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Oakland Tribune (California), July 31, 2008: New study paints grim picture of East Bay

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By Kamika Dunlap
Oakland Tribune
6 hours ago

OAKLAND A new study shows the East Bay is leading the Bay Area in increasingpoverty levels, low living-wage job opportunities, decline of housingaffordability and sinking high school graduation rates.

Thesewere among the findings released Thursday by the East Bay CommunityFoundation. Their 2008 East Bay Community Assessment Update is a “studyof studies,” based on a review of data from 58 other reports focused onbarriers to justice and equity, as well as solutions to improve qualityof life issues for East Bay residents.

Thestudy highlights trends in Alameda and Contra Costa counties, includingthe emerging “hourglass economy,” where new jobs are divided betweenlow-wage, low-skill jobs and high-wage jobs, with little growth ofliving-wage jobs in the middle.

Thewide disparities in achievement among schools and districts and theunmet need for quality child care for working families of all incomeslevels were key findings. In addition, the more than 4,500 adults onparole represent a need for a range of services to reintegrate theminto society, according to the report.

“It’svery stressful out here, and I like having money in my pocket, even ifit’s a dollar so I won’t be broke,” said Dwight Hasklin, 33, ofOakland. Hasklin served time for selling drugs because he said heneeded to make ends meet when his $8.25 hourly pay from driving towtrucks didn’t stretch far enough to support his family. Hasklin onlyhad to serve five of his nine month sentence because he earned his highschool equivalency degree during that time. When he was released, hefound a security job through America Works, a private employmentcompany that helps to place ex-offenders in the work force.

Hasklinis one of many East Bay residents struggling to overcome socio-economicchallenges. The study provides a bird’s-eye view of the aggregated dataand the issues impacting the area.

“Thisis a sobering wake-up call for community action,” said Nicole Taylor,president and chief executive officer of the East Bay CommunityFoundation. “There’s also tremendous resources that need to bemarshaled to deal with the negative trends.”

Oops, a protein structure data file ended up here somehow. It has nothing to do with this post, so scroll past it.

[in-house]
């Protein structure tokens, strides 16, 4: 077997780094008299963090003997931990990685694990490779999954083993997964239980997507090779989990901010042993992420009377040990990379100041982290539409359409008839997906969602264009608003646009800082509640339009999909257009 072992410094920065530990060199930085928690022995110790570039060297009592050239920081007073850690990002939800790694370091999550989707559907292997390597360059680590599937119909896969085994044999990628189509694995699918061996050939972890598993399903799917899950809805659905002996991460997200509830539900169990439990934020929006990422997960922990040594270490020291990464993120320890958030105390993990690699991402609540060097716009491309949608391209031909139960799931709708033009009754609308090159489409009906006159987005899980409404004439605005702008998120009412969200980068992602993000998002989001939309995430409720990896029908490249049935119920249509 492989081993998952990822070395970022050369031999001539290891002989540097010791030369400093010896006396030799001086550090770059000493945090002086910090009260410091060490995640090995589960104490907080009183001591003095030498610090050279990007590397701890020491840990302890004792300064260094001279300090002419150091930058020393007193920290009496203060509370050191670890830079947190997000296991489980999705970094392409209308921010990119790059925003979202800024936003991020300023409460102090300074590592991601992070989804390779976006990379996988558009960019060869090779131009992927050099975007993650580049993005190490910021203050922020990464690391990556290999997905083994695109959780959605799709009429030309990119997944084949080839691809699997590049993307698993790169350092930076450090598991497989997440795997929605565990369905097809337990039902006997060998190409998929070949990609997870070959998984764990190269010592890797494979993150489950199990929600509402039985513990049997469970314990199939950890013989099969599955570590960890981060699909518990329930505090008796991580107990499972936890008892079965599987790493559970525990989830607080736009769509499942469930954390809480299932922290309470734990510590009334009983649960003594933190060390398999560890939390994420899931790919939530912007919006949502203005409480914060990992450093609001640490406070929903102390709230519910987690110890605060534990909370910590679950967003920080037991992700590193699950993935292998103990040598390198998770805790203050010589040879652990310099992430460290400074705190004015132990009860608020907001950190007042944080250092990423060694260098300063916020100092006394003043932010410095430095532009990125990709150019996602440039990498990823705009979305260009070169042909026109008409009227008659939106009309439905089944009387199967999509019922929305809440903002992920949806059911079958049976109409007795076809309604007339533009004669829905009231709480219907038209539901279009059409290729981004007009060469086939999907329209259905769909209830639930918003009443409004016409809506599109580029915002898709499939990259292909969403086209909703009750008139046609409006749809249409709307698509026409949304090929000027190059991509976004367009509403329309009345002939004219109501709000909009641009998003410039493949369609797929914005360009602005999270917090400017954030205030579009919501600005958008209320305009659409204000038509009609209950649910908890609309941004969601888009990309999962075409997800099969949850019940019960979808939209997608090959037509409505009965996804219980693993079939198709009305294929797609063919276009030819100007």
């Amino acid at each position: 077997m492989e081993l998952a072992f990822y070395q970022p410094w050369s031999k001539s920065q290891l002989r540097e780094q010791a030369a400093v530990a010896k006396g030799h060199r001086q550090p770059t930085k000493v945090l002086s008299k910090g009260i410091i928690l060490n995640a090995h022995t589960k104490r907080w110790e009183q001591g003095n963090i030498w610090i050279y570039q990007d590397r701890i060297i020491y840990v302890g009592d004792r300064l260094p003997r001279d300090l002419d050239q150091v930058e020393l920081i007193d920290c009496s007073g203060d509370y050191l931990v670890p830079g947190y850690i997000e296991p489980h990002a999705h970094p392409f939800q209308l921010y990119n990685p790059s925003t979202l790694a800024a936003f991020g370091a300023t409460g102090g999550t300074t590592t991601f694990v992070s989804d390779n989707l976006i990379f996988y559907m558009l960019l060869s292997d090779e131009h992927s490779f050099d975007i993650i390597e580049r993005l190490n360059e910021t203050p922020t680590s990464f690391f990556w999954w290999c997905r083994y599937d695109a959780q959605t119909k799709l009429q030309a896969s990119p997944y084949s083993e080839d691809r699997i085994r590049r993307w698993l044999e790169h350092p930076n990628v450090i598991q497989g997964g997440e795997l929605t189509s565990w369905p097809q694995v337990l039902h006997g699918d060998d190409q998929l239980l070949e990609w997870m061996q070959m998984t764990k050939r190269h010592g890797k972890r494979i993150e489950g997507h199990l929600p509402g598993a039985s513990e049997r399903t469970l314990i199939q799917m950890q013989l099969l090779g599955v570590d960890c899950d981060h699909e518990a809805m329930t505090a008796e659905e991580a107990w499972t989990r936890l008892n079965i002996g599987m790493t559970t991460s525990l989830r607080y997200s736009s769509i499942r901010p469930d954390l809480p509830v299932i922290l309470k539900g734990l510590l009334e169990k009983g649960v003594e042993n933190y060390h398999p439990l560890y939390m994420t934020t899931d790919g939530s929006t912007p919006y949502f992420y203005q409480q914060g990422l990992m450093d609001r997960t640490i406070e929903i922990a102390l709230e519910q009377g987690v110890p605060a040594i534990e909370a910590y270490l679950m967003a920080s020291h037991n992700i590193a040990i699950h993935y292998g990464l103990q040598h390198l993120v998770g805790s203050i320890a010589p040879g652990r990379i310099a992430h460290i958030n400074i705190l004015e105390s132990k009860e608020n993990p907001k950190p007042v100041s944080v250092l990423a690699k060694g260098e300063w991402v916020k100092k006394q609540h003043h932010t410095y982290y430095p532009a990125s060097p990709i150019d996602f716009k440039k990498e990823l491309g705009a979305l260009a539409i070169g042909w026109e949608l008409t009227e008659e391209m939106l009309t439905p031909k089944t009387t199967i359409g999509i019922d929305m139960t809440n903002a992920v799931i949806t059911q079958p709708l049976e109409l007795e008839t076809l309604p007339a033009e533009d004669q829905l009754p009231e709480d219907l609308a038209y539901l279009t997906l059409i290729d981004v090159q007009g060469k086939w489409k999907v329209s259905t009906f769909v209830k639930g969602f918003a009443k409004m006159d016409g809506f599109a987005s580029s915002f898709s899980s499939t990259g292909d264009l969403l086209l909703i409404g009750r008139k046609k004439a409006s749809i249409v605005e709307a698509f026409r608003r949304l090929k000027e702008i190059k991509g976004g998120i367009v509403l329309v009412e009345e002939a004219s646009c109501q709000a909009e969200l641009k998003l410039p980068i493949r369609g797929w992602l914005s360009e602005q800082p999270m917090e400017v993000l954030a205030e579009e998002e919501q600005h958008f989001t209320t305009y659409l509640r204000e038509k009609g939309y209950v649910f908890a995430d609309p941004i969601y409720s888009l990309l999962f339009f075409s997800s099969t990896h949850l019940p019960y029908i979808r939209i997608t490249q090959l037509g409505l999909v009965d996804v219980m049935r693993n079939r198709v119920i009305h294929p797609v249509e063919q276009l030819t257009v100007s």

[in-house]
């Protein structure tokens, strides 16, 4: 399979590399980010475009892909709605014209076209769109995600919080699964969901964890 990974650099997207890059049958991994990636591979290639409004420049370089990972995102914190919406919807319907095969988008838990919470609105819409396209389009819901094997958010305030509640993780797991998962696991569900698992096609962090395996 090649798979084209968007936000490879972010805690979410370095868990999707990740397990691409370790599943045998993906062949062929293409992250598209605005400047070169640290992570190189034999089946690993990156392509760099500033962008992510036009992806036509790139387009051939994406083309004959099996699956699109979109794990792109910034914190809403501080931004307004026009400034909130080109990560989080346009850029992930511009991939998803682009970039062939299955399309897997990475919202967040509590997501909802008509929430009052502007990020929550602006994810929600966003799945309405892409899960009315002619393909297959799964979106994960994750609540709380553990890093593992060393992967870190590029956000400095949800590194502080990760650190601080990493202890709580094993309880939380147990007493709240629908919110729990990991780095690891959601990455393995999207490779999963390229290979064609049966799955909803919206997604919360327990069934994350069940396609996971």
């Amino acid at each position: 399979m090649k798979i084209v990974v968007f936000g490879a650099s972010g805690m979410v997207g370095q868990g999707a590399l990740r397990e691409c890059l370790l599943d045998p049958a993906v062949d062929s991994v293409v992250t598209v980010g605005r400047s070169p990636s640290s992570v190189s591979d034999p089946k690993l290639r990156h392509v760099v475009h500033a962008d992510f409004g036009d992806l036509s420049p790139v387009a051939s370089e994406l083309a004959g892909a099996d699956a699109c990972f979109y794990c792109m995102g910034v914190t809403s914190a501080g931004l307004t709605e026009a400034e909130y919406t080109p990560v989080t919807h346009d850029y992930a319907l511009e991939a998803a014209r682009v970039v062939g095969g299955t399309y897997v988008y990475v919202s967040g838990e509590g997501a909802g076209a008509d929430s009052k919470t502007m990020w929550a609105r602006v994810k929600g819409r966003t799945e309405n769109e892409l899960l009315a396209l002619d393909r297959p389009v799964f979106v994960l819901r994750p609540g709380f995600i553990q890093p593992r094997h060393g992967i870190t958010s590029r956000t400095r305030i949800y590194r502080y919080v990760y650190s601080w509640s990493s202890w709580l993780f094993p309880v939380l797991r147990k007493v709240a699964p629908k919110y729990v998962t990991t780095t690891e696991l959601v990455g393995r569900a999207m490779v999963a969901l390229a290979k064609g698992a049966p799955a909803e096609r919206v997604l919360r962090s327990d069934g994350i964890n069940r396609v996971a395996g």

Todo that, Taylor said the study helped the foundation identify successin early childhood and strong economic opportunity for adults as twocritical ways to affect change. Also, creating more partnerships amongbusiness, government and philanthropic organizations can help totransform low income and underserved communities, she said.

Asimilar study was published in 2005. The updated report, however, showsthat about 600,000 residents live in households earning less than theamount required to afford basic necessities. Unemployment fell from2003 to 2006, but it rose from 4.5 percent in March 2006 to 5.5 percentin March 2008. Unemployment was 8.4 percent in Oakland, 9.2 percent inRichmond and 9 percent in Pittsburg in March 2008.

“Weneed to find a way to keep people out of the jobs keeping them inpoverty,” said Andy Nelson, director of Economic Opportunity Programsat the Urban Strategies Council. “In bad economic times and in boomtimes, poor people are not doing well.”

Nelsonsaid he agrees that education is a long-term strategy to improveoverall quality- of-life issues. However, creating jobs that areaccessible and housing that everyone can afford are equally important.The study cites the East Bay as one of the least- affordable regions inthe country for homeownership and hit the hardest by the subprimelending crisis.

“We need to put asafety floor under people’s feet,” Nelson said. “When an economic tiderises, poor people can be in a position to rise with it.”

Thestudy addresses several other issues including health, homelessness,hunger and crime and public safety. Taylor said the goal of the reportwas to provide comprehensive information about East Bay residents andto address the “root causes” of issues in their lives.

Contact Kamika Dunlap at 510-208-6448 or kdunlap@bayareanewsgroup.com .

Key findings Graduation rates in the East Bay rose steadily from themid-1990s to 2002, but then began to decline in many districts.Graduation rates in many districts fell sharply in 2006 when theCalifornia High School Exit Exam became mandatory for graduation. In2006, more than 588,000 East Bay residents (24 percent) earned lessthan 200 percent of the federal poverty level, an income consideredinadequate to meet the cost of basic needs. The East Bay continues tobe one of the least-affordable regions in the country forhomeownership. A majority of East Bay residents pay more than 30percent of their income for housing. The 110-page study is available atebcf.org/docs/2008/Comm_Needs_Full.pdf

Source: 2008 East Bay Community Assessment Update

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